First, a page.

Section 24 would require Section 702-related procedures to facilitate vetting of non-U.S. persons traveling to the United States. The use of Section 702-acquired information for vetting purposes was discussed, for example, in the PCLOB 2023 Report on Section 702. The PCLOB found that “[v]etting is a crucial national security function, and Congress should make clear that Section 702 may be utilized to support it,” and expressed concern that the government might lawfully possess Section 702-acquired information that it was not allowed to access for such a purpose. According to the PCLOB, the National Security Agency (NSA) querying procedures were amended in April 2023 to permit such queries. See PCLOB 2023 Report at 97. RISAA would go a step further and require those procedures to permit the use of queries for vetting.

Section 5, discussed further below, would also create a presumption that the FISC would consult independent legal and/or technical experts as amici when considering Section 702 certifications or procedures by requiring the FISC to consult amici absent an affirmative finding that such consultation was not appropriate.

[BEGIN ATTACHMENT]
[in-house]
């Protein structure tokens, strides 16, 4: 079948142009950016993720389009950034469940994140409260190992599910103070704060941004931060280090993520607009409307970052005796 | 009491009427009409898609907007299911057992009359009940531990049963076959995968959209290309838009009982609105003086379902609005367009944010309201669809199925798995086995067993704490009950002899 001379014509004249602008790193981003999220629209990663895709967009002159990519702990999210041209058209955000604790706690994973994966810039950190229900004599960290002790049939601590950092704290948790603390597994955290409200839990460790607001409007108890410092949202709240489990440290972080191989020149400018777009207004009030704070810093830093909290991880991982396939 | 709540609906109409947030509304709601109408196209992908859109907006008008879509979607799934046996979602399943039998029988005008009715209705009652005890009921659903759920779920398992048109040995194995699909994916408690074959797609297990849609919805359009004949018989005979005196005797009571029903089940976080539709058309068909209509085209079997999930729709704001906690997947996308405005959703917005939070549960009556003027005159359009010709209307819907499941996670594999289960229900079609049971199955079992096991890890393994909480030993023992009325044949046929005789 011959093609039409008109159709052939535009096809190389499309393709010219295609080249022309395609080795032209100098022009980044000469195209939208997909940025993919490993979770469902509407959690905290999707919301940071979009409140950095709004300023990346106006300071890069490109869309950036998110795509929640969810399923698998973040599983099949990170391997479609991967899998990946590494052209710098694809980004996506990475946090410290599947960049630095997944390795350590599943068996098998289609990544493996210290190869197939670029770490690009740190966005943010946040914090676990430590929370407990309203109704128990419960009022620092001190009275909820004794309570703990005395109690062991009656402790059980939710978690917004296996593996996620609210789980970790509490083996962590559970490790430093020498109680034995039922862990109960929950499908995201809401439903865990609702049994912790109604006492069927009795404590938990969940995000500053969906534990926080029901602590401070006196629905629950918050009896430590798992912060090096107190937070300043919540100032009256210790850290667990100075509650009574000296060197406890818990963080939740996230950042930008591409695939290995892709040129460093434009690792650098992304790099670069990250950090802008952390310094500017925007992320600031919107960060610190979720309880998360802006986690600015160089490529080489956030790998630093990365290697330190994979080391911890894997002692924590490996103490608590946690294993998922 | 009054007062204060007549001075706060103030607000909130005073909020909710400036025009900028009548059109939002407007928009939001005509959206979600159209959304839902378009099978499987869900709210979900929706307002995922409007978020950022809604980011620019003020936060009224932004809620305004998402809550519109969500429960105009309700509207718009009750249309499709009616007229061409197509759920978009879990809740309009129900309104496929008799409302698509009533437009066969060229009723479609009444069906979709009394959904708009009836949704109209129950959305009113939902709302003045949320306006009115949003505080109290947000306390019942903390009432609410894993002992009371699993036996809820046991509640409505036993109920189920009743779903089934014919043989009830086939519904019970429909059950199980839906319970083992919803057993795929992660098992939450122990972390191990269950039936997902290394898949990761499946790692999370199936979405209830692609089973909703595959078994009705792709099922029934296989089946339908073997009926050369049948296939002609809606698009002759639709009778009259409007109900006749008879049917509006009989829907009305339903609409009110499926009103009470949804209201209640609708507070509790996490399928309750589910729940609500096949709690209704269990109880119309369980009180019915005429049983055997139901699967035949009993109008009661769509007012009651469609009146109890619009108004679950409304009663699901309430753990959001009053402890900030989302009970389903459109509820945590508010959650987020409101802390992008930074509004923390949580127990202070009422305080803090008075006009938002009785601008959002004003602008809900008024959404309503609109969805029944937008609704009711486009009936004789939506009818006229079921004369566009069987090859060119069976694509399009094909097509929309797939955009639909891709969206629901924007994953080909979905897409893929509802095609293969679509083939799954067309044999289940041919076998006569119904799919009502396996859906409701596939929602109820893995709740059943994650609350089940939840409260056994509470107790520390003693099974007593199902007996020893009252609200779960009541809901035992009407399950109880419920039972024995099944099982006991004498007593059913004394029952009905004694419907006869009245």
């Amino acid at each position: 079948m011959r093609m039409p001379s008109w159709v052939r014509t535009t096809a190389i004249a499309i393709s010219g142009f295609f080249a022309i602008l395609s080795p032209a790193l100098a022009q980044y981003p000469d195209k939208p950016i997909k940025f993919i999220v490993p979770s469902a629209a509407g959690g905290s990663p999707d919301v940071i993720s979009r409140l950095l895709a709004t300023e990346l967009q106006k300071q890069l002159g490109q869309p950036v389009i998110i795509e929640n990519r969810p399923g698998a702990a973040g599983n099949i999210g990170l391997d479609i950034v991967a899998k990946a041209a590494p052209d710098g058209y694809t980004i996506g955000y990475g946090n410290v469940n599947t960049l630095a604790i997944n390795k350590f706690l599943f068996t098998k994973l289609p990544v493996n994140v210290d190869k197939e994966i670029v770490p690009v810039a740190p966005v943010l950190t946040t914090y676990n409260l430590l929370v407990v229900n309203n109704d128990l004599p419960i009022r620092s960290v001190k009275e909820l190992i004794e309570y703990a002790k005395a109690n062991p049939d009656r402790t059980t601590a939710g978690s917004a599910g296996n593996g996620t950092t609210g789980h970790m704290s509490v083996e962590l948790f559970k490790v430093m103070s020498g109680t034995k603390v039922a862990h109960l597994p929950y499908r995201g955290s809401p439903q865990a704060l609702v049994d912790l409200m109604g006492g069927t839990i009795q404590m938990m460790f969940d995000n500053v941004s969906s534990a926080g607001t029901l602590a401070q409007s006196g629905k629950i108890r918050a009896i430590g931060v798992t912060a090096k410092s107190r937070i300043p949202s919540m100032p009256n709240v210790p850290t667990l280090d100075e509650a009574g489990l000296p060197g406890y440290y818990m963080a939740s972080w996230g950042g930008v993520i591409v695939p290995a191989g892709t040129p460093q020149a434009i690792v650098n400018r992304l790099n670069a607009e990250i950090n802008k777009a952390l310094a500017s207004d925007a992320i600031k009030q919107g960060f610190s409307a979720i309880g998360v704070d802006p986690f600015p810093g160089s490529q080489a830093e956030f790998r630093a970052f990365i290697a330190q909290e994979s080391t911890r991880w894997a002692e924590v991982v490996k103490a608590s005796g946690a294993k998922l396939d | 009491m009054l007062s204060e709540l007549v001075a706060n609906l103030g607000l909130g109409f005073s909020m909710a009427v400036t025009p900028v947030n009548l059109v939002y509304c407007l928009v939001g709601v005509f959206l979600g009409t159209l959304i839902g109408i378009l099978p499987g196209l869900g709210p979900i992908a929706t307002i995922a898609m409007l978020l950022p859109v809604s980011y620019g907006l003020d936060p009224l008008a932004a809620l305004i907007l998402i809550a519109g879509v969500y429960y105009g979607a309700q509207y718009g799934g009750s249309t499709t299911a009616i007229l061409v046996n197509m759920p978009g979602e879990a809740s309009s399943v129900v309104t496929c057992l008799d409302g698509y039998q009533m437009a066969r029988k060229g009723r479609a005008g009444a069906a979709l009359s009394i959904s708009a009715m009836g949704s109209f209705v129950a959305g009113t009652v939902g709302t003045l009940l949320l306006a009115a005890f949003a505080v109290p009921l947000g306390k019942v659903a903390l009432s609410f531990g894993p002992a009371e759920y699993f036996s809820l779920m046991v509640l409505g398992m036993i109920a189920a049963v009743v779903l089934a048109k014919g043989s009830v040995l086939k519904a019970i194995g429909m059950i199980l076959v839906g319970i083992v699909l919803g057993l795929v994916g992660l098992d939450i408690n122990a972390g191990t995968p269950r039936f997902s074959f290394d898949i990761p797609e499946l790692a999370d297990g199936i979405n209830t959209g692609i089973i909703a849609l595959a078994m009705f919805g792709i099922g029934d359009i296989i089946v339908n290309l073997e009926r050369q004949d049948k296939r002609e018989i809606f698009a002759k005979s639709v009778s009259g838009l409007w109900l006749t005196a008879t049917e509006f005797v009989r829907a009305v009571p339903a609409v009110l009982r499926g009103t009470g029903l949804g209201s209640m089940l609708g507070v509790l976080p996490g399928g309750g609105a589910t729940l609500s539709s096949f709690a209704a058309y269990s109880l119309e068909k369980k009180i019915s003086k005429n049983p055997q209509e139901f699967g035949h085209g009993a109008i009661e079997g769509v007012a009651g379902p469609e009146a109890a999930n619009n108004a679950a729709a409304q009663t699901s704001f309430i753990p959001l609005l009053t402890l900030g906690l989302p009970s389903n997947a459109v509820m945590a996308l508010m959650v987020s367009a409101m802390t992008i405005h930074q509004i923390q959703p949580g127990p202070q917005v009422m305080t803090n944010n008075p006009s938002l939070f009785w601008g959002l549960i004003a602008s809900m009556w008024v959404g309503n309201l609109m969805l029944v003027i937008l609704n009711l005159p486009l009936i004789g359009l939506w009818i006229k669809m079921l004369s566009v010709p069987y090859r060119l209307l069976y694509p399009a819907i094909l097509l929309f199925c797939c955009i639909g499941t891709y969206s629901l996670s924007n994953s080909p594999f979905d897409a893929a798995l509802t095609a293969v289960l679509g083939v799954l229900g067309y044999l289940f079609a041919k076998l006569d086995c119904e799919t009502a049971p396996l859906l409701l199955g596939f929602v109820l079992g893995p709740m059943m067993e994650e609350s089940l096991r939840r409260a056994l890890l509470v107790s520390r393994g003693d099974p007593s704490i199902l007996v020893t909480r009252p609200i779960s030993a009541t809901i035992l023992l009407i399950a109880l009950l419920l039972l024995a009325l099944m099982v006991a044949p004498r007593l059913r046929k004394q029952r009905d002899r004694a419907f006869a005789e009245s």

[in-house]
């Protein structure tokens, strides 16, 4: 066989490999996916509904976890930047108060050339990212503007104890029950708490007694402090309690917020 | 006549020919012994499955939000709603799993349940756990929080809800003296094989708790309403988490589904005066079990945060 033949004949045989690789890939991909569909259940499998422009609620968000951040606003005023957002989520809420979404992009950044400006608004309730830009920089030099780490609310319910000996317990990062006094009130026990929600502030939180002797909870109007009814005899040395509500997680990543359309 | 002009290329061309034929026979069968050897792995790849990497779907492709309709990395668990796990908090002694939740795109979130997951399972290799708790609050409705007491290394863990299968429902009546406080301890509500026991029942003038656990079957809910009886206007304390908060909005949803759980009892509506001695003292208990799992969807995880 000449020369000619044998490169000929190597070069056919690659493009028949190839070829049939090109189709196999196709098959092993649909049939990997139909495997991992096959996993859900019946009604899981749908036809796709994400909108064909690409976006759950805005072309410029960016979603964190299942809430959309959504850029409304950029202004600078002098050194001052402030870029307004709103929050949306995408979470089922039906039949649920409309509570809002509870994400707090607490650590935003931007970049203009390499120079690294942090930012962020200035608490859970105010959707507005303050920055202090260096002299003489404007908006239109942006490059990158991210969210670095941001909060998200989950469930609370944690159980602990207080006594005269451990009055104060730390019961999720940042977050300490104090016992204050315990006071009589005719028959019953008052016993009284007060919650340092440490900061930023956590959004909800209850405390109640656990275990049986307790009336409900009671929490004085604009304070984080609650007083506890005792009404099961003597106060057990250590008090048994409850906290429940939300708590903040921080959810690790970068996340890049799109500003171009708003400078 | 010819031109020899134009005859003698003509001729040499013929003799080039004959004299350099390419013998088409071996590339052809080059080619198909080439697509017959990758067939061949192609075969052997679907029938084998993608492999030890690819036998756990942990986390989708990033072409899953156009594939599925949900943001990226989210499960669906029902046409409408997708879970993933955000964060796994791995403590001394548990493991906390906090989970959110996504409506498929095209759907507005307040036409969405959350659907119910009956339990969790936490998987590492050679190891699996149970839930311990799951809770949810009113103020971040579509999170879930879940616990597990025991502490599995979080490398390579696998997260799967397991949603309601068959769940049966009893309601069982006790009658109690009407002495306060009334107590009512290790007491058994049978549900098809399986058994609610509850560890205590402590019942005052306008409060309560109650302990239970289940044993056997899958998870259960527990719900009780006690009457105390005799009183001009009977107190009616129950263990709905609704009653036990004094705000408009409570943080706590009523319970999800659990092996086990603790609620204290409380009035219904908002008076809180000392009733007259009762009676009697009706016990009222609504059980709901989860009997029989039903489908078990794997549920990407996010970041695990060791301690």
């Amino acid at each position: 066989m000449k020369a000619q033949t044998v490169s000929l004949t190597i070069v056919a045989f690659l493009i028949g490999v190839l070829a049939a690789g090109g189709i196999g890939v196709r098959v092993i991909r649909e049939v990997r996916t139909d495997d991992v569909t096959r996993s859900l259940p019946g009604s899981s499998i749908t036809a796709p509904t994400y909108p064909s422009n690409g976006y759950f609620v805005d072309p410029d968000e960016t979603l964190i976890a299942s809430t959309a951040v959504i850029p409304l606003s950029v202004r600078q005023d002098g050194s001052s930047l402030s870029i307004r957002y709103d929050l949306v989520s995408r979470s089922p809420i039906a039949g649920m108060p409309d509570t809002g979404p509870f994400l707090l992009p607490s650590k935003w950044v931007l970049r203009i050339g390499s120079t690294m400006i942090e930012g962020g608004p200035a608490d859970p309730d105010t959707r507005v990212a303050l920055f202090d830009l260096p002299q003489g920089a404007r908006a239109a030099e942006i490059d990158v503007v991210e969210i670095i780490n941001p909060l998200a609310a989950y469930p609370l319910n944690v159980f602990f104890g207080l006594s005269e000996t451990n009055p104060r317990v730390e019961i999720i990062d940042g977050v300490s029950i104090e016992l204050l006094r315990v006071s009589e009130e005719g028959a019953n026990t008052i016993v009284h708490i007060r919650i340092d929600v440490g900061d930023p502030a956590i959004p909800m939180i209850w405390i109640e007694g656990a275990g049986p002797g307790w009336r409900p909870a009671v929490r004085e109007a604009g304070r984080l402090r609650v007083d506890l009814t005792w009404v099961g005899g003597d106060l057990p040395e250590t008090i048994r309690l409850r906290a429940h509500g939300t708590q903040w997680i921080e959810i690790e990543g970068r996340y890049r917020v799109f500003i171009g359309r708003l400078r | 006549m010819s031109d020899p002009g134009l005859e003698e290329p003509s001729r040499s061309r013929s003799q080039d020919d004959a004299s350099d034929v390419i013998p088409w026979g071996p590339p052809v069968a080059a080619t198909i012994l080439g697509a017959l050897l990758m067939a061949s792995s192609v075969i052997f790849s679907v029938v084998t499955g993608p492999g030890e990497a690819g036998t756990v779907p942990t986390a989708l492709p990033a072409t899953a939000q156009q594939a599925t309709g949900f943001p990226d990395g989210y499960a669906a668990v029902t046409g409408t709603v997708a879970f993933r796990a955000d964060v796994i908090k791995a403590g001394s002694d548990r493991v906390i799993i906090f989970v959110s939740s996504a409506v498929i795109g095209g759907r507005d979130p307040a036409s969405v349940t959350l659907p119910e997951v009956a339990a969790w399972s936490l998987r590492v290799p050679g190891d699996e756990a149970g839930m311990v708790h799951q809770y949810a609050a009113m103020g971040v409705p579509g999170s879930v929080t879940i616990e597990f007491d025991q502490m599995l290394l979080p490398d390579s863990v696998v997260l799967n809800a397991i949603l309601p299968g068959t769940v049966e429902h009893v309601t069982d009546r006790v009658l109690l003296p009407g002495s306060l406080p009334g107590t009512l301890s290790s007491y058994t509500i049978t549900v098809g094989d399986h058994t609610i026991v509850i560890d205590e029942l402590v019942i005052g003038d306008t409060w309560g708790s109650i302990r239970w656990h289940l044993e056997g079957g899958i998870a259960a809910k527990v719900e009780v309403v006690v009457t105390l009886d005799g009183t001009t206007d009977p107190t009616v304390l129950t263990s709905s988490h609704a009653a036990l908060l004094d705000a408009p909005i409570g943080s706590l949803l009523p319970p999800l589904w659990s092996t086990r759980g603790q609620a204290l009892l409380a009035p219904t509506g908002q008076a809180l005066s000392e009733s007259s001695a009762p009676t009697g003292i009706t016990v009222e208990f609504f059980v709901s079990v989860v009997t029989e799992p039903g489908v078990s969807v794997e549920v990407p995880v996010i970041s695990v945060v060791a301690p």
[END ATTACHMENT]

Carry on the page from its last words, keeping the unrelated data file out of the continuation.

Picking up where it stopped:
Changes to Fundamental Definitions

Section 23 would expand the definition of “foreign intelligence information” to include the international production distribution, or financing of certain drugs, including drugs “driving overdose deaths,” such as opioids. This is significant because Section 702 certifications and targeting decisions are predicated on the acquisition of foreign intelligence information (and the term is also one important pillar of “traditional” FISA). In July 2023, the DNI disclosed that “there are three Certifications under Section 702, covering the following categories of foreign intelligence:  (1) foreign governments and related entities, (2) counterterrorism, and (3) combatting proliferation.”  Adding to the definition of foreign intelligence information could potentially lead to an additional certification and/or an expansion of the scope and volume of Section 702 collection.